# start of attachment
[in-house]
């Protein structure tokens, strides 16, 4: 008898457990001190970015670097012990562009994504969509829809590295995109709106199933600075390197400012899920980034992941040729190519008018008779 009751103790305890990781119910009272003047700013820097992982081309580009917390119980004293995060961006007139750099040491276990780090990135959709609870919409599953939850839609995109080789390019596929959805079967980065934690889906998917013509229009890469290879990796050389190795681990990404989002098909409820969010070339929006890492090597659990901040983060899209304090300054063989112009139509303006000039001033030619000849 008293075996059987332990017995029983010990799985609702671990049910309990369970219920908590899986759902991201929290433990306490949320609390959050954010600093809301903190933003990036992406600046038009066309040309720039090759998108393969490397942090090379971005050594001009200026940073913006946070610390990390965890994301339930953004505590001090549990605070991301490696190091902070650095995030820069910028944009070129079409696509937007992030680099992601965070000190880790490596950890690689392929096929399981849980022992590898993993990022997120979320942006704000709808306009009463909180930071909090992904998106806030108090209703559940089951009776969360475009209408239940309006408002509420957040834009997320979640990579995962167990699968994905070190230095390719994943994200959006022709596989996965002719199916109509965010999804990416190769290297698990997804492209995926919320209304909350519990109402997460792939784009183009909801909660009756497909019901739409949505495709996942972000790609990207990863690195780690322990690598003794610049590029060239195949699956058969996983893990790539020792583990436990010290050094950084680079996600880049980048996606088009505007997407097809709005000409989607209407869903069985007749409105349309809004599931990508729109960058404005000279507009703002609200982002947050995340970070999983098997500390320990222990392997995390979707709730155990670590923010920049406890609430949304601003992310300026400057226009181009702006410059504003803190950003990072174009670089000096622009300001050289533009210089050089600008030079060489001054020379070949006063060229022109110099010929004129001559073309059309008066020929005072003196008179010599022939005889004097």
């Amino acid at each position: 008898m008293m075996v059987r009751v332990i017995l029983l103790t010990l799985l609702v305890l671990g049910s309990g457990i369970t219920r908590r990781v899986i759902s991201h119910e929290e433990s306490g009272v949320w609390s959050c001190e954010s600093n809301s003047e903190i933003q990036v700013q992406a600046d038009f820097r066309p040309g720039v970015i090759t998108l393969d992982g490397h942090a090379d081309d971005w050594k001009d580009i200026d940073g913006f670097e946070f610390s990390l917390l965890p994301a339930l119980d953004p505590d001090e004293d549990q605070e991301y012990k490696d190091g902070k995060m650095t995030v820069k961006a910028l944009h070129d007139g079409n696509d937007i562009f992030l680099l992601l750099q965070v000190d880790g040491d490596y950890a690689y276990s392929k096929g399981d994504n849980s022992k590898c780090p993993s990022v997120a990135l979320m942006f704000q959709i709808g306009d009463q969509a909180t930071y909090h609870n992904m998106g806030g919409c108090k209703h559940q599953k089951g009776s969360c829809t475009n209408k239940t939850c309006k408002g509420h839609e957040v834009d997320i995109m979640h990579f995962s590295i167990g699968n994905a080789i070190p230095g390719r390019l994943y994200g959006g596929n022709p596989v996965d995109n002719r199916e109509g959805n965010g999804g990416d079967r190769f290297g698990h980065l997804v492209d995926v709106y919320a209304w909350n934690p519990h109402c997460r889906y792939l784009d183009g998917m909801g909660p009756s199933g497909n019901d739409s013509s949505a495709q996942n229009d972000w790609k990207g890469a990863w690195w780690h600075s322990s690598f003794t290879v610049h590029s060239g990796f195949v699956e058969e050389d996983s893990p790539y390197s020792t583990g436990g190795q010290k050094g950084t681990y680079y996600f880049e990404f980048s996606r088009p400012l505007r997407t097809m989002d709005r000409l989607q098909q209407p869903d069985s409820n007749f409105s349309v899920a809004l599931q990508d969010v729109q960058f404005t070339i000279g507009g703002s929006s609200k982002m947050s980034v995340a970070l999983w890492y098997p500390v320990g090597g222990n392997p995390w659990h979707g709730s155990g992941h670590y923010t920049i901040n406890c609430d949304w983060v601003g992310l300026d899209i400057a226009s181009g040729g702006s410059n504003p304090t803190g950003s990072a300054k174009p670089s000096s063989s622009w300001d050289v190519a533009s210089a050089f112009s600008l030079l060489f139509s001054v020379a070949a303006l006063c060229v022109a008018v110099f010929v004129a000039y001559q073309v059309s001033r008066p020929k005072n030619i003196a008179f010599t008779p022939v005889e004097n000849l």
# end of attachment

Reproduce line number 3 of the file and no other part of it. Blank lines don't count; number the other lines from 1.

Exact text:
């Amino acid at each position: 008898m008293m075996v059987r009751v332990i017995l029983l103790t010990l799985l609702v305890l671990g049910s309990g457990i369970t219920r908590r990781v899986i759902s991201h119910e929290e433990s306490g009272v949320w609390s959050c001190e954010s600093n809301s003047e903190i933003q990036v700013q992406a600046d038009f820097r066309p040309g720039v970015i090759t998108l393969d992982g490397h942090a090379d081309d971005w050594k001009d580009i200026d940073g913006f670097e946070f610390s990390l917390l965890p994301a339930l119980d953004p505590d001090e004293d549990q605070e991301y012990k490696d190091g902070k995060m650095t995030v820069k961006a910028l944009h070129d007139g079409n696509d937007i562009f992030l680099l992601l750099q965070v000190d880790g040491d490596y950890a690689y276990s392929k096929g399981d994504n849980s022992k590898c780090p993993s990022v997120a990135l979320m942006f704000q959709i709808g306009d009463q969509a909180t930071y909090h609870n992904m998106g806030g919409c108090k209703h559940q599953k089951g009776s969360c829809t475009n209408k239940t939850c309006k408002g509420h839609e957040v834009d997320i995109m979640h990579f995962s590295i167990g699968n994905a080789i070190p230095g390719r390019l994943y994200g959006g596929n022709p596989v996965d995109n002719r199916e109509g959805n965010g999804g990416d079967r190769f290297g698990h980065l997804v492209d995926v709106y919320a209304w909350n934690p519990h109402c997460r889906y792939l784009d183009g998917m909801g909660p009756s199933g497909n019901d739409s013509s949505a495709q996942n229009d972000w790609k990207g890469a990863w690195w780690h600075s322990s690598f003794t290879v610049h590029s060239g990796f195949v699956e058969e050389d996983s893990p790539y390197s020792t583990g436990g190795q010290k050094g950084t681990y680079y996600f880049e990404f980048s996606r088009p400012l505007r997407t097809m989002d709005r000409l989607q098909q209407p869903d069985s409820n007749f409105s349309v899920a809004l599931q990508d969010v729109q960058f404005t070339i000279g507009g703002s929006s609200k982002m947050s980034v995340a970070l999983w890492y098997p500390v320990g090597g222990n392997p995390w659990h979707g709730s155990g992941h670590y923010t920049i901040n406890c609430d949304w983060v601003g992310l300026d899209i400057a226009s181009g040729g702006s410059n504003p304090t803190g950003s990072a300054k174009p670089s000096s063989s622009w300001d050289v190519a533009s210089a050089f112009s600008l030079l060489f139509s001054v020379a070949a303006l006063c060229v022109a008018v110099f010929v004129a000039y001559q073309v059309s001033r008066p020929k005072n030619i003196a008179f010599t008779p022939v005889e004097n000849l």